The purposes were to determine the bone density at specific bone tunnel locations in the clavicle and to determine ultimate load to failure of a graft fixed with an interference screw at specific areas.
Bone mass densitometry was tested at 5-mm intervals from the lateral to the medial end of 11 clavicles (mean age, 70.0 ± 17.7 years). Tunnels were drilled in 10-mm increments from the lateral edge, and tenodesis screws were used to fix semitendinosus grafts in the tunnel. Grafts were cyclically loaded, followed by load to failure.
The bone mineral density (BMD) of the cadaveric clavicles increased from lateral (0.304 ± 0.078 g/cm2 at 10 mm) to medial (0.760 ± 0.103 g/cm2 at 50 mm). Load to failure increased from lateral to medial, and most specimens failed by tendon pullout. The load was 125.3 ± 42.5 N at the most lateral tunnel and 349.3 ± 120.3 N at the most medial tunnel. The Pearson correlation coefficient was 0.653 between tunnel position and load to failure, 0.659 between bone density and load to failure, and 0.803 between tunnel position and bone density. These all showed strong correlation.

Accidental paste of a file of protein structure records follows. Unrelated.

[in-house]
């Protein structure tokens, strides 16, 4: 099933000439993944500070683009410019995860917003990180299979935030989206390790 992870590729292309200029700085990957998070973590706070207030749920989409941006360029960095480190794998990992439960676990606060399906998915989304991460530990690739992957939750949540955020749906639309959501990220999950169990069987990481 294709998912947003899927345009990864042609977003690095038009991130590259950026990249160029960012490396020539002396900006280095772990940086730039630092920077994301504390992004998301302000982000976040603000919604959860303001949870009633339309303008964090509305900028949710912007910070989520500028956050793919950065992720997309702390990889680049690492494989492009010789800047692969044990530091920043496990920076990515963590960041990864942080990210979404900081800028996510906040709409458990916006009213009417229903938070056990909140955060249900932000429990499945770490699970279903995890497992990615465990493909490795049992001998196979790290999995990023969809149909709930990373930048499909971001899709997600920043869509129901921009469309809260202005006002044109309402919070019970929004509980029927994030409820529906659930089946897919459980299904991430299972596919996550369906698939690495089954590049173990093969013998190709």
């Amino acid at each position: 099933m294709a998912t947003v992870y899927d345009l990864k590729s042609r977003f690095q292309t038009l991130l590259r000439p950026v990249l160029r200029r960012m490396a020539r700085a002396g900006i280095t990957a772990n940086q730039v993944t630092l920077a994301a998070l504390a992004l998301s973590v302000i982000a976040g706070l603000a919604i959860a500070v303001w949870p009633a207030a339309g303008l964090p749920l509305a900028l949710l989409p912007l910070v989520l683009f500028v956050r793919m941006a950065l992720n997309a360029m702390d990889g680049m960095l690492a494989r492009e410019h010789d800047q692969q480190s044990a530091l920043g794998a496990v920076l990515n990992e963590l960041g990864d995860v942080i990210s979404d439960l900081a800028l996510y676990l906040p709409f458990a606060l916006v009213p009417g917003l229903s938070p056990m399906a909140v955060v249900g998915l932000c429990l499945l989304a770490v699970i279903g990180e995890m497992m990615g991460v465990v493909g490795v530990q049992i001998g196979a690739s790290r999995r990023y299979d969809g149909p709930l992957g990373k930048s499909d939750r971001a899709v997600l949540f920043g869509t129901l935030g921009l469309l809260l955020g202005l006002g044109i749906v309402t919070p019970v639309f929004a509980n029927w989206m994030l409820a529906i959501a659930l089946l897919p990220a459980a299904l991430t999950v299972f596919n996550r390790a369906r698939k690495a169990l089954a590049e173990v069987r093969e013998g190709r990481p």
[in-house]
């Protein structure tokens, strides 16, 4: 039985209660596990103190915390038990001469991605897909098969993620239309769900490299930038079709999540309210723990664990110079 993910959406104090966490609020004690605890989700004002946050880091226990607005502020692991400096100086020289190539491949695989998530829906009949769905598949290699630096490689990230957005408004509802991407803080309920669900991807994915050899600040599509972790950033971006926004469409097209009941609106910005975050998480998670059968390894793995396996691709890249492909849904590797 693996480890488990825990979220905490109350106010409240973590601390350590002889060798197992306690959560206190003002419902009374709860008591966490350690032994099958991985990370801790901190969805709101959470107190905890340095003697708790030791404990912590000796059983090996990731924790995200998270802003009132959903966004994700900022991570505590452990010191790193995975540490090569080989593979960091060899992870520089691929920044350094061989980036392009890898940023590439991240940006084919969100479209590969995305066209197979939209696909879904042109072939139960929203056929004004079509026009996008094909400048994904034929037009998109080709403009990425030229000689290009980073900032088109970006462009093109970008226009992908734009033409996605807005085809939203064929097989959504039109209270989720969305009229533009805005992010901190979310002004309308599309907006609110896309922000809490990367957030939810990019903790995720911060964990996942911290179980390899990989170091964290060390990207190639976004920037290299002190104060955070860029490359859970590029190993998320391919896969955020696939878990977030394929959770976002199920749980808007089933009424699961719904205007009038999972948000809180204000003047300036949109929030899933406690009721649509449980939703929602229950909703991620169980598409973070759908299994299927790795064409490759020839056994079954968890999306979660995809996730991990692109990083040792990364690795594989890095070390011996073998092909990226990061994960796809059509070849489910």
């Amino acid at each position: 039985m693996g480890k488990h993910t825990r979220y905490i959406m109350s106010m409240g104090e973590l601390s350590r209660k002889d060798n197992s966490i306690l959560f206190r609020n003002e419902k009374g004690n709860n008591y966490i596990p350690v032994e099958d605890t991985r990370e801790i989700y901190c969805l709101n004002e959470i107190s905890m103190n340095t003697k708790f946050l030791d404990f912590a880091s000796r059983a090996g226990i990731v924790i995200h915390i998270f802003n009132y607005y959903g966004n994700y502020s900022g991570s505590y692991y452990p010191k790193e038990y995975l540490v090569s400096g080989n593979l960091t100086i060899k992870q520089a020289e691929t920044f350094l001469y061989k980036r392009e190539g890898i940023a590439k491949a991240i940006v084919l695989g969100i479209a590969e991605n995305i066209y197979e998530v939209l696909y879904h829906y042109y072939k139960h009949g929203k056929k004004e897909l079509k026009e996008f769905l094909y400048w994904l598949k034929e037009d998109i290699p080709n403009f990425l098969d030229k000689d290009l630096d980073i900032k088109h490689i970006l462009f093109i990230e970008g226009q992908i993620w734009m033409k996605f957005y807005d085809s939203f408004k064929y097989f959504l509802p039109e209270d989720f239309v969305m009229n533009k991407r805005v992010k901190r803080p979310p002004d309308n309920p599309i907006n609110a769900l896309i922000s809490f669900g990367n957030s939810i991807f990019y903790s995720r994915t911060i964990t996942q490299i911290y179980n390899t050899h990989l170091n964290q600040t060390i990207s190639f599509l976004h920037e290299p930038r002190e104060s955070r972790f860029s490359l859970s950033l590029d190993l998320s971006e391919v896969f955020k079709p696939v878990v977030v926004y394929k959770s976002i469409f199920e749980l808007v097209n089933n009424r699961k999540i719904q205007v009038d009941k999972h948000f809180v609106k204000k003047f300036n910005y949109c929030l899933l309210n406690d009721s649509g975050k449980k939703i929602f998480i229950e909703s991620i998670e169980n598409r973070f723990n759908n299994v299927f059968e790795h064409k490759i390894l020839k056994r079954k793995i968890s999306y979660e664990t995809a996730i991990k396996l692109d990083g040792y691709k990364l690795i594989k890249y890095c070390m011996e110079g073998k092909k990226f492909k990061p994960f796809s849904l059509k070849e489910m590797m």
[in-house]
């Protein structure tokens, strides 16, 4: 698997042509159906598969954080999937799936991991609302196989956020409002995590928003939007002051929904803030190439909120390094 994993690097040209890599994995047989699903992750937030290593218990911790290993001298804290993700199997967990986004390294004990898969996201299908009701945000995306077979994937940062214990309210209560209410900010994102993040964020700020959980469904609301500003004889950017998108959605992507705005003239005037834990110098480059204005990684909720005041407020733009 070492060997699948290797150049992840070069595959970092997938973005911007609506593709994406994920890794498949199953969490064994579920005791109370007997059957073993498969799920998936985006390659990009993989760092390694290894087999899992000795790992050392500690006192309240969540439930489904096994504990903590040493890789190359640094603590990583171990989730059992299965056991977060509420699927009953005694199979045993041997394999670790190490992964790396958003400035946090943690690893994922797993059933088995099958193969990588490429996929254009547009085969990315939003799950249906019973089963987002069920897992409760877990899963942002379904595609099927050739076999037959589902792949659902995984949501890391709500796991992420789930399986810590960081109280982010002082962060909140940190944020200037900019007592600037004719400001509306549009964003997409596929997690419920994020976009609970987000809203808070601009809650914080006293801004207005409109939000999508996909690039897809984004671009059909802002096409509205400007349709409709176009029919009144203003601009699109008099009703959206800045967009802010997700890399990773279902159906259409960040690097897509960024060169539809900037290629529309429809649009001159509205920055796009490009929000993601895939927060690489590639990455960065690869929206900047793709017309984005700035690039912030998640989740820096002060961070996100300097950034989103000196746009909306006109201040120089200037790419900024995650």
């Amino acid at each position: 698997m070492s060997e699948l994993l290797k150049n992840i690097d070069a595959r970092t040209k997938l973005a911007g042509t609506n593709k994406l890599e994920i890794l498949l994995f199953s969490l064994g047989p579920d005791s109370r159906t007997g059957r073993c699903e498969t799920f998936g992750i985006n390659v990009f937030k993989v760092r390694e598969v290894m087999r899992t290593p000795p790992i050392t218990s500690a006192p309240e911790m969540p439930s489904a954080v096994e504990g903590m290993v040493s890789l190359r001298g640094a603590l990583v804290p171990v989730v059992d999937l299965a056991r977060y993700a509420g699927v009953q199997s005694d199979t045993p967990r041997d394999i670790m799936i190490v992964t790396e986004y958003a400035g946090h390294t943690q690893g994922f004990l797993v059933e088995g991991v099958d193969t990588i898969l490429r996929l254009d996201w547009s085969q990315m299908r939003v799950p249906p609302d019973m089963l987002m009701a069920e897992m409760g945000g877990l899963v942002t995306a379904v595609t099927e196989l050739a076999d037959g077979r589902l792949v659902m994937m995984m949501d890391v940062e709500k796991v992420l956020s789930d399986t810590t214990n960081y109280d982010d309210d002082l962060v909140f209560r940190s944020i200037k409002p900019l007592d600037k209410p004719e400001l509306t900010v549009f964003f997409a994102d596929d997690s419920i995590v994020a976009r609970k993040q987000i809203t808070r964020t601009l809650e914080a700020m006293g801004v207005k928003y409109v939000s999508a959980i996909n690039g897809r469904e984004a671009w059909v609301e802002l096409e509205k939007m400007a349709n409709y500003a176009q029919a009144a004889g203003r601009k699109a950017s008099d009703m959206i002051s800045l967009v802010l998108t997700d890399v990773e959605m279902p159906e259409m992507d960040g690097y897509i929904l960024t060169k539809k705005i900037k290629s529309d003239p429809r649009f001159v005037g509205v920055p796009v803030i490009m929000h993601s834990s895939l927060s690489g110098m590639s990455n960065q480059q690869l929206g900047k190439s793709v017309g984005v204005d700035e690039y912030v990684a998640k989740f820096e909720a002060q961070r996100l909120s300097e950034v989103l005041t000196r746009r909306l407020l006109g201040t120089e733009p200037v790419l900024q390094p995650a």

BMD shows that optimal bone density is found in the anatomic insertion area of the coracoclavicular ligaments between 20 mm and 50 mm from the lateral end of the clavicle. Low BMD correlated with decreased load to failure.
Failure at the lateral bone tunnel in coracoclavicular ligament reconstruction may be a result of poor bone quality. When one is drilling bone tunnels for this surgery, consideration should be given to both anatomic position and bone quality.
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Published online: January 16, 2013
Accepted: October 7, 2012
Received: February 13, 2012
The authors report the following potential conflict of interest or source of funding in relation to this article: Arthrex. Research grant to support salary and equipment.
© 2013 Arthroscopy Association of North America. Published by Elsevier Inc. All rights reserved.